Almost every other plant is sharing space, too, but in either pure potting soil or various mixtures of potting soil and hydroton. For example, my Streptocarpus 'Crystal Ice' is in hydroton mixed with a bit of soil, but the Chirita 'Dreamtime,' Philodendron bipinnatifidum, and Pandanus veitchii are in pure potting soil. Some of those in pure potting soil are because I didn't find hydroton until after my first week here, but maybe they will be okay with the situation. At least, until I return from my travels with some fancy supplies that I took for granted in my previous life.

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A Swift Kick In The Gut

Originally posted on The Expat Garden(er)

I started with the plant outlet in the superstore on campus; I traveled beyond to the campus landscaping greenhouse; I Googled for resources and braved the big city on the weeekend. And I suffered the most tragic challenge to life here.

I cannot find vermiculite, perlite, or sphagnum in Saudi Arabia.

In fact, I was told by a large garden centre manager that although at one point people used to import these supplies, they are expensive to get into the country and no one really bought them, so they don't import them anymore. I have a lot of plants that require good, fast-draining, sterile growing media. Although I'm used to using things prepackaged for specific purposes, I could always crush up packing peanuts or Styrofoam cups, and I know that sand can be added to potting mixes to allow more drainage and air flow. I do live in a desert, I guess. But the sand is, likely, kind of salty from the Red Sea, and it's not as grainy as, say, horticultural sand--in fact, it's quite compact, hard, fine sand. Not unlike the clay soils I know and love in Washington, DC--just much, much drier. So I'm not entirely convinced that adding it to potting soil will really help matters much.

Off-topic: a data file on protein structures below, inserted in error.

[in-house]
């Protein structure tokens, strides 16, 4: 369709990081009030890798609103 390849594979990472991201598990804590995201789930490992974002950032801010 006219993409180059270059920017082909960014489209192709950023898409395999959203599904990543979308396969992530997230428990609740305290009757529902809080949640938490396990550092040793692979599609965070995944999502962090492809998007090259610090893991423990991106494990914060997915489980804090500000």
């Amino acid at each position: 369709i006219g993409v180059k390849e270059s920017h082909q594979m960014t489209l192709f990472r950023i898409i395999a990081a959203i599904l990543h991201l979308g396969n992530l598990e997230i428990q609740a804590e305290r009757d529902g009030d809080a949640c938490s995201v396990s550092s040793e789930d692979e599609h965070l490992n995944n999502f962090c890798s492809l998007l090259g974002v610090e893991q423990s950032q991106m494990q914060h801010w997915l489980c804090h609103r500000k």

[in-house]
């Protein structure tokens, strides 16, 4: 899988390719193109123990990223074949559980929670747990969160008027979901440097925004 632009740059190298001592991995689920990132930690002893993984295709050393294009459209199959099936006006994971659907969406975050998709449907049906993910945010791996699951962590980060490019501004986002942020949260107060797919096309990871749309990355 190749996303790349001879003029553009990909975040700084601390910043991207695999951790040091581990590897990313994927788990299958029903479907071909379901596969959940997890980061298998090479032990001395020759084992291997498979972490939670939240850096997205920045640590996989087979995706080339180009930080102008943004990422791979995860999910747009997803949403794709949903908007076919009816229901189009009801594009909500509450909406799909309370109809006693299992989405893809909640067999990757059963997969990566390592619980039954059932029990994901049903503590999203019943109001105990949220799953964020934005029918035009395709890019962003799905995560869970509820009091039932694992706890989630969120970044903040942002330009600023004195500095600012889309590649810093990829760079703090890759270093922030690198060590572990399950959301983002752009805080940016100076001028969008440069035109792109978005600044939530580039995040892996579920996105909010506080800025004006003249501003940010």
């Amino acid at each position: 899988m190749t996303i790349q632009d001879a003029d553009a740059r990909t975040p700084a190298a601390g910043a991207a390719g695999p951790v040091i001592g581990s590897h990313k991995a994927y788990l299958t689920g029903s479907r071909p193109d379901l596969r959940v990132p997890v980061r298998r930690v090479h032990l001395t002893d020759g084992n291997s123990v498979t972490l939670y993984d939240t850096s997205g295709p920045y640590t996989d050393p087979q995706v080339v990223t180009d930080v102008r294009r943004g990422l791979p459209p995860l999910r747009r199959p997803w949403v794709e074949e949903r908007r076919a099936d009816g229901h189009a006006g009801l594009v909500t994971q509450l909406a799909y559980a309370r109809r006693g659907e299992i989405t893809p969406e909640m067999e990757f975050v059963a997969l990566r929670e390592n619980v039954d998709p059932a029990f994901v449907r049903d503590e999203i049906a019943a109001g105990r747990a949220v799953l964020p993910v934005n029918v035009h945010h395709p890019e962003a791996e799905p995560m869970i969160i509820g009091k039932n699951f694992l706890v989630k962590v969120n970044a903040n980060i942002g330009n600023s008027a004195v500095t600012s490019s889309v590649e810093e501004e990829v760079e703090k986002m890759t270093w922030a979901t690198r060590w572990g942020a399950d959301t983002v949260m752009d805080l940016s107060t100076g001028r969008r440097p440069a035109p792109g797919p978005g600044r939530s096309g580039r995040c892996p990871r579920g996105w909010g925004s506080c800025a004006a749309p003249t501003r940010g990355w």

On the optimistic side, I haven't yet looked very closely at the sand on the beach, so there may be more grainy sand there that I can wash out somehow so I can use it to ammend my potting soil. I would imagine a series of boiling the sand in a pot or just rinsing it with hot water a couple of times would be good enough (the heat of the water will help salts and other minerals dissolve and get washed away from the sand), but I don't want any of my orchids or gesneriads getting fussy with me just because I wanted to add some sand to their growing medium.

Right now, I have all of my plants in various ratios of hydroton and potting soil. Or, rather, some plants have a mix of hydroton and potting soil in various unmeasured but still slightly planned handful-style mixes. I'll have more on that later.

I will be trying to bring some of these supplies back to Saudi Arabia in my luggage after my trip to California next week. I don't need a heck of a lot, but it will make a marked difference in the success of my plants in the long term.